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Superintendent Denied Amendments to Strenghten Contract by Split Board


BRADENTON – Manatee School District Superintendent Rick Mills was unable to secure additional job security in advance of the November school board election, as a vote to extend his contract through June of 2018 and require a unanimous vote of the board to remove him without cause (while maintaining a 3-2 requirement "with cause") failed at Tuesday night's marathon meeting.

Mills's contract remains the same as it was, after the Manatee School Board voted 3-2 against the proposed amendments to the superintendent's contract, which was written when he was hired in early 2013.

A two-year extension on Mills's contract would have pushed his position in the district from 2016 to June 30, 2018. That extension was effectively denied in the 3-2 vote on the amendments (board members Julie Aranibar and Karen Carpenter, who were in favor of the amendments, dissented).

The failed changes to the contract include requiring a unanimous vote from the board in order to terminate Mills without cause; and requiring a majority vote to terminate with cause, which the amended contract defined as "Immorality, misconduct in office, incompetence, gross insubordination (elaborated in the proposed amended contract), willful neglect of duty (elaborated), drunkenness, for use of illegal drugs or conviction of a crime involving moral turpitude." 

The original contract requires only a majority board vote for termination without cause. That means the board, which voted 3-2 to hire Mills and could see new members elected in November, can terminate the superintendent with 30 days notice in writing on or before June 30 of any year within the term of the contract by a simple 3-2 vote.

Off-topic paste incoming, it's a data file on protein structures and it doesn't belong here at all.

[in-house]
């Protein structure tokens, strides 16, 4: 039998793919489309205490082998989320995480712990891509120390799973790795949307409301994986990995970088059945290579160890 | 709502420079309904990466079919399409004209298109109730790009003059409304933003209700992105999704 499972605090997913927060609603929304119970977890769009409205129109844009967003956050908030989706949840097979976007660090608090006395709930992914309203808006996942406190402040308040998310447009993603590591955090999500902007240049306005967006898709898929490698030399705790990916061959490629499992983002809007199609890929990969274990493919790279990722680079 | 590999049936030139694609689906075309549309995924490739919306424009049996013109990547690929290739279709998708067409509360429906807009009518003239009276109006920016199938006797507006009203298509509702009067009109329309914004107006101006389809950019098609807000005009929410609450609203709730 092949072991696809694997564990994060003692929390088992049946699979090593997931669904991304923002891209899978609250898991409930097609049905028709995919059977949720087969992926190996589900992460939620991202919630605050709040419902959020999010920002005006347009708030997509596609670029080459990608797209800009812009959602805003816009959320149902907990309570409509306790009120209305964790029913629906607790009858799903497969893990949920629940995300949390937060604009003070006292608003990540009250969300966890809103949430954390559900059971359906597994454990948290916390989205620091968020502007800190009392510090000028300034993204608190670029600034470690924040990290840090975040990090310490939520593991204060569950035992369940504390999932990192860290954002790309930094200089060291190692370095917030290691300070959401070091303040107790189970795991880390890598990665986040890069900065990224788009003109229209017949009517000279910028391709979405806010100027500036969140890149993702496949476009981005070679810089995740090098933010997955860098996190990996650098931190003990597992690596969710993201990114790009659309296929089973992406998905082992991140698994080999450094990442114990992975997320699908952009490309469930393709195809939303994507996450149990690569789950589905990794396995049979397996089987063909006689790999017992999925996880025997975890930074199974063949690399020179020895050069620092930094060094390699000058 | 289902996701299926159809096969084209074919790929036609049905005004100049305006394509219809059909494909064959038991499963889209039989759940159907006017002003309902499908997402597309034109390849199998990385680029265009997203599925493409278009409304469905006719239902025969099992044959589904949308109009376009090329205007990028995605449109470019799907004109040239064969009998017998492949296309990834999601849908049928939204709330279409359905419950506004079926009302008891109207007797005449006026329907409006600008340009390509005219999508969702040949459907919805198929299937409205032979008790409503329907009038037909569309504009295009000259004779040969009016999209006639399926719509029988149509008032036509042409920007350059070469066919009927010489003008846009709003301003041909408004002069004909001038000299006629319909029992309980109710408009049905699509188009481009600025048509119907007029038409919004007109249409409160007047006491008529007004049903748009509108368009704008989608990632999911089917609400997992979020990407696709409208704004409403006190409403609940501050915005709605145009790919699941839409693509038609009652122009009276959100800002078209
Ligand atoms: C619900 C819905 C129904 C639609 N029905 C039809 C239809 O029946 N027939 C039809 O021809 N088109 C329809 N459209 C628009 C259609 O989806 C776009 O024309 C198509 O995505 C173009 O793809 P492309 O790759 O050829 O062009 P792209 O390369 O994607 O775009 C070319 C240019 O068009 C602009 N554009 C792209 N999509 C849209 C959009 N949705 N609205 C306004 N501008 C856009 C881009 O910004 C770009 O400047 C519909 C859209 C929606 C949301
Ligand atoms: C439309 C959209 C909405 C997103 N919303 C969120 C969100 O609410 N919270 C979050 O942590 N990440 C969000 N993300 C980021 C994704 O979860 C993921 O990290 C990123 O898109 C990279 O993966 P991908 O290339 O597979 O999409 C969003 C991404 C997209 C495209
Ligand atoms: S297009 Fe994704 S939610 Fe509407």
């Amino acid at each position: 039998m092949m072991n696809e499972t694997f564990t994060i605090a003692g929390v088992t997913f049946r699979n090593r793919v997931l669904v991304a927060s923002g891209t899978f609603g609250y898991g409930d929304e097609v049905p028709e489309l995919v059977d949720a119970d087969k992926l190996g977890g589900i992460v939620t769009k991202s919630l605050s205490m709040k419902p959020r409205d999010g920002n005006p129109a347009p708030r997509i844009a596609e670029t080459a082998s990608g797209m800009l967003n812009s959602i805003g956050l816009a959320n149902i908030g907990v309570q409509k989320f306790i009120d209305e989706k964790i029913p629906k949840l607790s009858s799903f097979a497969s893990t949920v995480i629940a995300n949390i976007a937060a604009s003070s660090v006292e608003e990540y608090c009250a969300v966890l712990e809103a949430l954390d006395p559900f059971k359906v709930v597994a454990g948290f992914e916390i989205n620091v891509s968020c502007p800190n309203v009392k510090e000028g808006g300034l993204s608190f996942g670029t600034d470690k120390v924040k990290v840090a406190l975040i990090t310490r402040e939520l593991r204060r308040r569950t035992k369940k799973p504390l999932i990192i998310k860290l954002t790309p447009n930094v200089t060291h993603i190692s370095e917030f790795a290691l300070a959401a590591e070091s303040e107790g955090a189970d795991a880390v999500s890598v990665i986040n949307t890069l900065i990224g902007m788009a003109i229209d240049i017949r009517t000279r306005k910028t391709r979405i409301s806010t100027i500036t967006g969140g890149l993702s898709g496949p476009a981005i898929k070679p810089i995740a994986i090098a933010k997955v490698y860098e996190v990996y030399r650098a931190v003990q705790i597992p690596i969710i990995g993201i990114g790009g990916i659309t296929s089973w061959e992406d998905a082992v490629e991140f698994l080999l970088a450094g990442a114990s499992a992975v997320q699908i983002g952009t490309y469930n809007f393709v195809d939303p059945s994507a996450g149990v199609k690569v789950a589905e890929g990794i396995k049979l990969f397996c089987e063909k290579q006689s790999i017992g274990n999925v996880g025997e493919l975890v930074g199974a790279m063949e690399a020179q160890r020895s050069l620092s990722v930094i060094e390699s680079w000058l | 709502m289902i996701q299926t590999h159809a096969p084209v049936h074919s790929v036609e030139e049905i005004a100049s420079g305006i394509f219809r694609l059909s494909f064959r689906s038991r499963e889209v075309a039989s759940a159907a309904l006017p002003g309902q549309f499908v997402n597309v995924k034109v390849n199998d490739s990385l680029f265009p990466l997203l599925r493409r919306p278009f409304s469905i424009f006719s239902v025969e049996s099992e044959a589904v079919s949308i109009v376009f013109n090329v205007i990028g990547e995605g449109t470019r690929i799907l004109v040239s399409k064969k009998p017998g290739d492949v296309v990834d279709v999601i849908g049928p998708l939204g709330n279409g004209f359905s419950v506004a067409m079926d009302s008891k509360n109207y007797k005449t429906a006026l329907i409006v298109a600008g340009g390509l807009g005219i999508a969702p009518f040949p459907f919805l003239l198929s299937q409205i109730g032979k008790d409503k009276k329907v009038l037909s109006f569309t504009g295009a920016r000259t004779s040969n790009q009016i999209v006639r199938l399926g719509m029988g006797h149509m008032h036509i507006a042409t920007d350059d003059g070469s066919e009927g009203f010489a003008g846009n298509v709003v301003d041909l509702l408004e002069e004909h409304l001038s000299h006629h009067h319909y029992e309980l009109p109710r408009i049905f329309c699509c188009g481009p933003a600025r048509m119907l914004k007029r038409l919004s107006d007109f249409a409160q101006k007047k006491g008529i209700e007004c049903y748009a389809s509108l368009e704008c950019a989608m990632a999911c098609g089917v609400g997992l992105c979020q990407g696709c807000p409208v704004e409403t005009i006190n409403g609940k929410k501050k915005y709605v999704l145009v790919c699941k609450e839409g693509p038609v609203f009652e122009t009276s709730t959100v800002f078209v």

The amended contract presented before the board also included changes to the original contract's annual bonus salary incentive, which would be decided upon after an annual performance review by board members. The change would have awarded up to $7,500 "based on a satisfactory evaluation" of the superintendent's performance by the board, instead of successful completion of a superintendent's course, which according to 2013 Florida statute 1001.47 5(b), awards between $3,000 to $7,500 .

Speaking earlier in the week to The Bradenton Herald, Mills said that the termination without cause amendment in the contract was designed to insure leadership stability in the district, and that the salary incentive ought to be based on his performance, instead of completion of the superintendent's course.

Superintendent Mills is entering his second year as superintendent of the district, which is still recovering from major financial mismanagement from the previous administration, as well as numerous scandals involving administration at its largest and most well-known high school. 

Two of the three majority voters, Barbara Harvey and Bob Gause, emphasized during discussion that they supported the superintendent and a one-year extension for his position (which was a term of his original contract).

Harvey, Aranibar and Carpenter are up for re-election. Aranibar will face at least one opponent, property manager Carlton Nichols; Carpenter is so far unopposed and Harvey has not yet decided whether she will run for reelection, while two candidates -- Rodney Jones, an official at USF; and Manatee High teacher Charlie Kennedy -- have already filed to run for her seat.

The superintendent has hired administration decidedly not from within the district, which was often accused of nepotism and of putting low-qualified people in high-ranking positions during Tim McGonegal's administration. All of said new administration would easily be subject to removal should he be voted out of his position.

The vote was made after much discussion from board members and several comments from citizens, both of which helped push adjournment of the regular meeting to nearly midnight.

Board member David Miner (who has had a contentious relationship with the superintendent since he was hired), citing an editorial that ran Tuesday morning in the Sarasota Herald-Tribune, said in reference to keeping the contract unchanged that, "A deal is a deal. Maybe some of the terms in the contract should be changed, but according to the op-ed, a deal is a deal."